Obama Calls For A Greater Effort To Fight Ovarian Cancer

His mother, Ann Dunham, died of ovarian cancer in 1995.

WASHINGTON -- President Barack Obama on Monday honored women diagnosed with ovarian cancer and their families and urged more research into prevention, detection and treatment of the disease in a White House proclamation commemorating September as National Ovarian Cancer Awareness Month.

“This month, we stand with all those who continue to fight this devastating disease and with those who have lost loved ones because of it. Along with the advocates, medical researchers, and health care providers who tirelessly battle this disease every day, we rededicate ourselves to the urgent work of increasing awareness and improving care for those with ovarian cancer -- and we continue forging a future free from cancer in all its forms,” the proclamation reads.

The issue is personal for Obama -- his mother, Ann Dunham, died of ovarian cancer in 1995.

In the proclamation, he urged women to talk to their doctors about risk factors for ovarian cancer, as it is difficult to detect early. Obama also called for more research into the disease and heralded his administration’s efforts to invest more money into ovarian cancer detection and treatment.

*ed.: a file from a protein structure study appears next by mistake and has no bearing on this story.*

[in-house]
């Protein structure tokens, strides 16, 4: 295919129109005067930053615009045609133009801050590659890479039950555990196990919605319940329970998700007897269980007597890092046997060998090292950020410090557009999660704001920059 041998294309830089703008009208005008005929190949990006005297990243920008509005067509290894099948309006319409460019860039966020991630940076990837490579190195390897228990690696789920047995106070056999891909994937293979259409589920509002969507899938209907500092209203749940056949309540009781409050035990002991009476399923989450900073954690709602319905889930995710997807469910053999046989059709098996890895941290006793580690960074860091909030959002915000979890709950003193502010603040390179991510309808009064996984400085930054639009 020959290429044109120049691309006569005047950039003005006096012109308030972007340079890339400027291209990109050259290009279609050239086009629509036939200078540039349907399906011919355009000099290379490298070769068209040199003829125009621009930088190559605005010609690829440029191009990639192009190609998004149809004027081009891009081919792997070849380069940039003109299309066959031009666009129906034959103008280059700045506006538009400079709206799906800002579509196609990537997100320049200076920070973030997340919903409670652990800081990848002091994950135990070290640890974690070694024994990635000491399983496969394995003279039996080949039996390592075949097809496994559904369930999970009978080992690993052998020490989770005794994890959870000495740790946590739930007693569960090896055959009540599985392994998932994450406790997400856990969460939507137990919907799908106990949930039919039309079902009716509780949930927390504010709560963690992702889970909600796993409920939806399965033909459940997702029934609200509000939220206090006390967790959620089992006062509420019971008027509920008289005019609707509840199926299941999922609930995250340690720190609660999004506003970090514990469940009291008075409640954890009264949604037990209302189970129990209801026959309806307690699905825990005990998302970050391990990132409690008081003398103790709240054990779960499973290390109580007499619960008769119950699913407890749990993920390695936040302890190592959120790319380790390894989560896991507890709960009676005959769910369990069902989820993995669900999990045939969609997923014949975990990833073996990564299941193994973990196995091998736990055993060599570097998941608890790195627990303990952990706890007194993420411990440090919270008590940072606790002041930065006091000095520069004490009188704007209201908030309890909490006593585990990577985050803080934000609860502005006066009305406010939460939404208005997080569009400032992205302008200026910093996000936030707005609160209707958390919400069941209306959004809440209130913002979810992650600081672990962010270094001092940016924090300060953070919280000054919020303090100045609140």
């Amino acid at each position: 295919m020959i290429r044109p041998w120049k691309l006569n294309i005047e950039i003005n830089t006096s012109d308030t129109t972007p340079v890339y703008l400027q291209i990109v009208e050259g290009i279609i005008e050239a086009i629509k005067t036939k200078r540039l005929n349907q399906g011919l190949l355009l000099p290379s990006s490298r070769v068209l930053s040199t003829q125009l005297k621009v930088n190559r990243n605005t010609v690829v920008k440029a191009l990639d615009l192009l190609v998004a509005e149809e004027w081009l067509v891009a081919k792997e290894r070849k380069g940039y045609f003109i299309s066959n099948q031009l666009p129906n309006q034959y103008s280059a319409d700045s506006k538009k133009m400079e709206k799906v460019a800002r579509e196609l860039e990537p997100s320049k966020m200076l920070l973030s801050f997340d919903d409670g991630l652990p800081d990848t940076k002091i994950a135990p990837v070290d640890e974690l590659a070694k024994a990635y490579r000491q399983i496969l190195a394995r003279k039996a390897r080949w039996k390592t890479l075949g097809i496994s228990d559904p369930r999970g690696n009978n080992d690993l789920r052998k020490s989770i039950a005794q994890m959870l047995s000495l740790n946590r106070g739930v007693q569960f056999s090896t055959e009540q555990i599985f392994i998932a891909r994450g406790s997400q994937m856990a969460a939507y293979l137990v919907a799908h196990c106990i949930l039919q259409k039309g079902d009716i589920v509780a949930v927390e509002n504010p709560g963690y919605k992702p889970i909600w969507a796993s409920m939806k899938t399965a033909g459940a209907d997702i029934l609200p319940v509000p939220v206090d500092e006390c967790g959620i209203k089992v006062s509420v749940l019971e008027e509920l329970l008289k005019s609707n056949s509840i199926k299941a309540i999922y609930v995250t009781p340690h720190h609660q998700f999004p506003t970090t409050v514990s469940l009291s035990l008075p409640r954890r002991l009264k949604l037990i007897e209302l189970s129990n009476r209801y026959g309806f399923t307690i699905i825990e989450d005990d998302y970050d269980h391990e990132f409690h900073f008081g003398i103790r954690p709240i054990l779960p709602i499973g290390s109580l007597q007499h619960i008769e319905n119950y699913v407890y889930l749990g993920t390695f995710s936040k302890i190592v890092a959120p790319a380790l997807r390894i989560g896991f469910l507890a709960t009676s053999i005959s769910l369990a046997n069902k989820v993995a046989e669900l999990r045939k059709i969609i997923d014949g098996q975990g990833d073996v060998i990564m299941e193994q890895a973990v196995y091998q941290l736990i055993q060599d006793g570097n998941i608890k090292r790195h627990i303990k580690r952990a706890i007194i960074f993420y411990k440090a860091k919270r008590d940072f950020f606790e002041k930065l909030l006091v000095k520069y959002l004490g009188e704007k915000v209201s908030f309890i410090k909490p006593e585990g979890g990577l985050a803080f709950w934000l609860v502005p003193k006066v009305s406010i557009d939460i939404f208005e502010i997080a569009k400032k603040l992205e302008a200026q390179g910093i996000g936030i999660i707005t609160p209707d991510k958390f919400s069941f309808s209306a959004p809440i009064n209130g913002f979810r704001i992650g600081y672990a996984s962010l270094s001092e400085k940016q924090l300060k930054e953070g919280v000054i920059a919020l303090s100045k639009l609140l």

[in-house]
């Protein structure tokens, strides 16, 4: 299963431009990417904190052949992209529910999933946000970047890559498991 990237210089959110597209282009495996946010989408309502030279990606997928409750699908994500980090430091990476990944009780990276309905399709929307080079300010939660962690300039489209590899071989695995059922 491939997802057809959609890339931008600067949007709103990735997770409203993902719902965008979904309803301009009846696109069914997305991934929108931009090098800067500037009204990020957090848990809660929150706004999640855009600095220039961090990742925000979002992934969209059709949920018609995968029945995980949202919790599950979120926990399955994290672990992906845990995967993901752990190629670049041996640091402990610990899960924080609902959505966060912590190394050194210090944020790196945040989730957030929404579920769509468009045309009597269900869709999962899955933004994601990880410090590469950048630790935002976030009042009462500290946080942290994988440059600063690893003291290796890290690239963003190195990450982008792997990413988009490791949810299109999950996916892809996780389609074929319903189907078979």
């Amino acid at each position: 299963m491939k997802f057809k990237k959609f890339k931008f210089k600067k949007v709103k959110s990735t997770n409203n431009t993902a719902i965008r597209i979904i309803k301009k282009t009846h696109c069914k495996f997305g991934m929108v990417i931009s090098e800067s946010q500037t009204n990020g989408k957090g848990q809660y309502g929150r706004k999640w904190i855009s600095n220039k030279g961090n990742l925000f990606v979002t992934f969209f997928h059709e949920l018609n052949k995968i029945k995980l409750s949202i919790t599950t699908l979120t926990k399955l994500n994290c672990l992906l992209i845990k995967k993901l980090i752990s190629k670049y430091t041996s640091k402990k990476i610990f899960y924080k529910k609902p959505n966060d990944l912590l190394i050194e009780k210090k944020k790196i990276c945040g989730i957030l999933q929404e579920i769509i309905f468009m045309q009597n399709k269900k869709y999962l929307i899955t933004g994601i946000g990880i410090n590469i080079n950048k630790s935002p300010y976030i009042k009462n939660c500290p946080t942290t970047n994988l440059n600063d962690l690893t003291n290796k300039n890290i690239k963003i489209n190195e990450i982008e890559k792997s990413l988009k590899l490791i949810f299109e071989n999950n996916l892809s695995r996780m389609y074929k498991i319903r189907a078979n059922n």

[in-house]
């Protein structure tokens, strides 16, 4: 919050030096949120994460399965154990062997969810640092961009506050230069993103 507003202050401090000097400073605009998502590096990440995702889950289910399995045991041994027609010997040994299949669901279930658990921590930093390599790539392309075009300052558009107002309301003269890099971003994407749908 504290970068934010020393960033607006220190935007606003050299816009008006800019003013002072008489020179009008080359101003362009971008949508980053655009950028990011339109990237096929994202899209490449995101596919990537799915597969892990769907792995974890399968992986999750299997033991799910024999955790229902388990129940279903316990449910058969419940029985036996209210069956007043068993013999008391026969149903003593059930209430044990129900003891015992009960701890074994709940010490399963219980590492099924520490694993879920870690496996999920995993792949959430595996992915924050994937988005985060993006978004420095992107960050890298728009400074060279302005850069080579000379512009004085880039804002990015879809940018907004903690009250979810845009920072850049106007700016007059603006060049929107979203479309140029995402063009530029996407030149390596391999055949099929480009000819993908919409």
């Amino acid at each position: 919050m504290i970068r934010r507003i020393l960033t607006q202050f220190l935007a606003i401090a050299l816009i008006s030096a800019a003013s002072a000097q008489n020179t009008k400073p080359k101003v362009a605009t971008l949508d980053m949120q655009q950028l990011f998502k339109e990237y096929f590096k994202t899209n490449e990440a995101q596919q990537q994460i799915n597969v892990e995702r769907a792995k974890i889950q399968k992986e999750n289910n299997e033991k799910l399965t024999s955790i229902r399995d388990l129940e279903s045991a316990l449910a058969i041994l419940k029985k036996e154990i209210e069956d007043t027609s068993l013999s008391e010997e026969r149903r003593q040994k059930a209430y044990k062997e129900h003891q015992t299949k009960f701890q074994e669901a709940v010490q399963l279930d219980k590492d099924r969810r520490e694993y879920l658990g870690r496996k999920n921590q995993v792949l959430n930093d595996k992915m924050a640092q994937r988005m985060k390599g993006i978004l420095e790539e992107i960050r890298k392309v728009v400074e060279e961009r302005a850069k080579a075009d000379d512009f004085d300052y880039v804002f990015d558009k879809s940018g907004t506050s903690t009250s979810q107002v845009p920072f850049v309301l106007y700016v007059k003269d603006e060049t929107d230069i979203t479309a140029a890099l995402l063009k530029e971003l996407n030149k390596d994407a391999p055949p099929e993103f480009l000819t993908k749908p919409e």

“During National Ovarian Cancer Awareness Month, our Nation pauses to lift up all those who know the pain of this disease, honor those we have lost, and renew our commitment to fighting ovarian cancer through more effective prevention, detection, and treatment,” he wrote.

According to the Centers for Disease Control and Prevention, ovarian cancer is the eighth most common form of cancer and the fifth leading cause of death among people who die of cancer. Each year, about 20,000 women in the U.S. are diagnosed with it, and the American Cancer Society estimates that this year, about 14,000 will die from the disease.